– Apologies you were talking about your daughter.
– Yes my daughter, she has an uncle left, the one you spoke to the other day. He had come to my brother’s family so he was not Anfalised… we lost 18 in the family and my in law’s family only had two sons left. One of them was later killed in the war too so there is only one of them left, the one in Chemchemal. He used to send us money and clothes and shoes. He didn’t know some of them [the children] had died he sent [things] to all of them.

– Did he send it to Dibs?
– Yes, there was an Arab guard in Dibs, his name was Hadi, he was very good to the women. All Arabs are not the same, are they?

– Of course not.
– He had his own car, he used to bring things for us. My brother in law had told him my name and one day with the excuse of fixing the electricity he came in. He was in the popular army, a guard in Dibs. [He was] blind in one eye. He came into our hall and said to me, you look like Samad (her brother in law who is also her cousin). In my heart I got scared, I knew he worked for the government, I thought he was istikhbarat (intelligence) and he wants to take my remaining male relatives from Chemchemal and Kirkuk. I said, I don’t know anyone called Samad. He said your son looks like him. He told me Samad had sent me stuff and I said I didn’t know him (We all laugh). It was twilight, it was getting dark. He too was scared of his superiors. He used to bring food and money for the women. They [the relatives outside prison] gave him money too. They used to invite him for dinner and give him goods and money. He was also doing things for himself. So he came and he left the stuff. When I opened the package it had food and clothes inside it and shoes. There was a letter also. In the letter he talked about having sent me 700 dinars, which was a lot of money then, but we never received it. We were illiterate. Other people had taken it. We are really a self-eating (an expression which means self destructive) people.

– How did they take it?
– It [the money] would arrive with a letter and given to some prisoner who would then take the money and not give it to me. I was scared when people asked me if I knew so and so, I said I did not. So the money was taken by others.

– How did they get the money?
– For example the guard would ask someone if they knew me and the person who was literate would say, yes I know her. And then take the money. I kept denying to know anyone. I was so unlucky even in the prison (we all laughed)… they brought the goods and the food. My daughter who died was deranged. I brought out the green shoes to put it on her. I knew she would die because for as long as you have come she would faint and get up repeatedly.

– How old was she?
– Five or six years. I took the shoes out and she had another fit then she was biting the shoes, may her mother die (a Kurdish expression for grief). I told her don’t bite the shoes, but she said, ‘It is cucumber.’ She said, ‘Uncle has sent me cucumber.’ She was deranged. Every day from morning till night she kept crying for cucumber: Mummy, I want cucumber. (Nabat breaks down again and starts crying). She sucked the cucumber [the green shoes] and slowly she lost her life. For as long as I have been free I have not bought cucumber, I don’t eat it. It has been years. Our situation cannot be described in words (she says while wiping her eyes).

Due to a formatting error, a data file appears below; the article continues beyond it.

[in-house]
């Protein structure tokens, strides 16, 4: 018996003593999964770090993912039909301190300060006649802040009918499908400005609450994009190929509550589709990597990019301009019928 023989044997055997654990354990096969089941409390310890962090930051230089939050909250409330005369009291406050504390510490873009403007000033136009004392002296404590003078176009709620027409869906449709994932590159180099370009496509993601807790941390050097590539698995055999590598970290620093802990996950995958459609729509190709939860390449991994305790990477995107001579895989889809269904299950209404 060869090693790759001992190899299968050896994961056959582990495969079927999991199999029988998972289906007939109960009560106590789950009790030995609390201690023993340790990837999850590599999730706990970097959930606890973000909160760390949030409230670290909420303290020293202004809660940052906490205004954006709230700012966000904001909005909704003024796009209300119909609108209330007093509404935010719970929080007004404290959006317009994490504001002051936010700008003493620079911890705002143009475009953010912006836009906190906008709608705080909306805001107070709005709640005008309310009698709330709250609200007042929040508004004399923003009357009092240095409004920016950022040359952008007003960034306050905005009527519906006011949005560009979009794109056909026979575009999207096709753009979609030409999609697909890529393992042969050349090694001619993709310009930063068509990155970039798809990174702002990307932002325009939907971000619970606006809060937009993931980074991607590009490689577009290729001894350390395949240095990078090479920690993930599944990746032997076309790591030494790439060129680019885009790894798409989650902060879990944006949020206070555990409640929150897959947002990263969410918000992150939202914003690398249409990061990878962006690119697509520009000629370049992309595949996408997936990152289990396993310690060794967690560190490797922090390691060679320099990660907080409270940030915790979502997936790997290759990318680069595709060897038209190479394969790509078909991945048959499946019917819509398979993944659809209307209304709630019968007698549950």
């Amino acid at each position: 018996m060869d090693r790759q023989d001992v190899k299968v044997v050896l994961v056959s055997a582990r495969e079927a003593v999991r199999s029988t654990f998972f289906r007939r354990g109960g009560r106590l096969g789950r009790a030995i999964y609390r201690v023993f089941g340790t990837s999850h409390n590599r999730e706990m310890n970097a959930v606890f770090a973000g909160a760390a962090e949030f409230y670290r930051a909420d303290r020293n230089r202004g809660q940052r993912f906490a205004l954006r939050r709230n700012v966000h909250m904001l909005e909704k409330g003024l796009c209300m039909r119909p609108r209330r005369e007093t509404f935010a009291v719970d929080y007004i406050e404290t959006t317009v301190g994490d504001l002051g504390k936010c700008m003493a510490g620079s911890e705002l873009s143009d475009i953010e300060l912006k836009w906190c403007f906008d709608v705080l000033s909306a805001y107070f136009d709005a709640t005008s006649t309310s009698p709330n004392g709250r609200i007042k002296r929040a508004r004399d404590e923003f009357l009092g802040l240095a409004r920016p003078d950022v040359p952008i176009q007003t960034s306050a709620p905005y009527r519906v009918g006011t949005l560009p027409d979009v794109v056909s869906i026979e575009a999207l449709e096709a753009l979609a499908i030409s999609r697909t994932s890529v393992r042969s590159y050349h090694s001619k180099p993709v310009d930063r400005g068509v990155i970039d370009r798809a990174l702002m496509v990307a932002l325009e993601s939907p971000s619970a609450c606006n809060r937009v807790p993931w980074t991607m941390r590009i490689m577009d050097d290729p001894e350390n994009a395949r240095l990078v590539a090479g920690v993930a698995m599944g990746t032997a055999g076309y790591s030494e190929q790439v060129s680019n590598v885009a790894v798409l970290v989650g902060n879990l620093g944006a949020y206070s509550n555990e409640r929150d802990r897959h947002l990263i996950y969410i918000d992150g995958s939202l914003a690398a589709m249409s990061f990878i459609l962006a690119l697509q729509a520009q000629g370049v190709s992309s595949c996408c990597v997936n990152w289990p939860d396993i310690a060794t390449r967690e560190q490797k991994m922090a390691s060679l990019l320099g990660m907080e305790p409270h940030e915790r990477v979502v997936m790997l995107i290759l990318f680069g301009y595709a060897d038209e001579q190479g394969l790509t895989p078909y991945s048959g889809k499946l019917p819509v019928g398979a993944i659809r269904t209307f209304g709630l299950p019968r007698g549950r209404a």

– Where did this happen? Was it in Topzawa?
– She started having fits in Topzawa but she lost her life in Dibs.

– You were in Topzawa for three nights?
– Three nights or maybe four. The night they brought back the children we left for Dibs on the next day. There, when someone died they would send a couple of popular army soldiers with us to the graveyard. That evening around 9 or ten when she died she stayed in my lap till the next day. When a child dies like that in your lap you cannot sleep, you cannot put her down. I didn’t even have something to put her on it (referring to a blanket). She was in my lap till the next day. On the next day the two soldiers came and measured her. I didn’t realise that her legs were bent so they had the wrong measurements and the grave was too small for her. By then we were so desperate that we did not even think of each other anymore. Some women lost three children in one night, no one cared about each other. Because of our own pain we could not think about the others. My legs were swollen, it was not easy. I had this six year old who for a while would not die and would not get better. I kept carrying her. That day they came when it was hot and they took us in a vehicle. There were other people in the car, my husband’s uncle’s wife who was a really good woman. I didn’t know the soldiers understood Kurdish. I held the car bars as I got on and I said: Ya Allah. The soldier pushed me and I fell on my back. He said, Don’t say ya Allah, say ya Jalal Talabani. He sold you. I did not say a word. I fell with my daughter in my arms. The woman grabbed me and helped me get into the vehicle with my dead daughter. The grave was too small for my daughter. She could not fit in and they bent her legs. I begged the soldier to make the grave a little bigger for her, it was shallow and I was worried that the dogs might take her out. He did not do it and started swearing at me. He said, why didn’t you say when we were taking the measurement? But if a child dies in your lap from the day before, would you be aware of such things? That is how they treated us and now we are free and our own government… We are proud to welcome them, to vote for them, to commemorate Anfal. My children and myself are tremendously happy about this government. But unfortunately they don’t do enough for Anfal, not enough to make a difference. We are glad to come to this stage but we are also sorry. And thank you for coming to talk to me.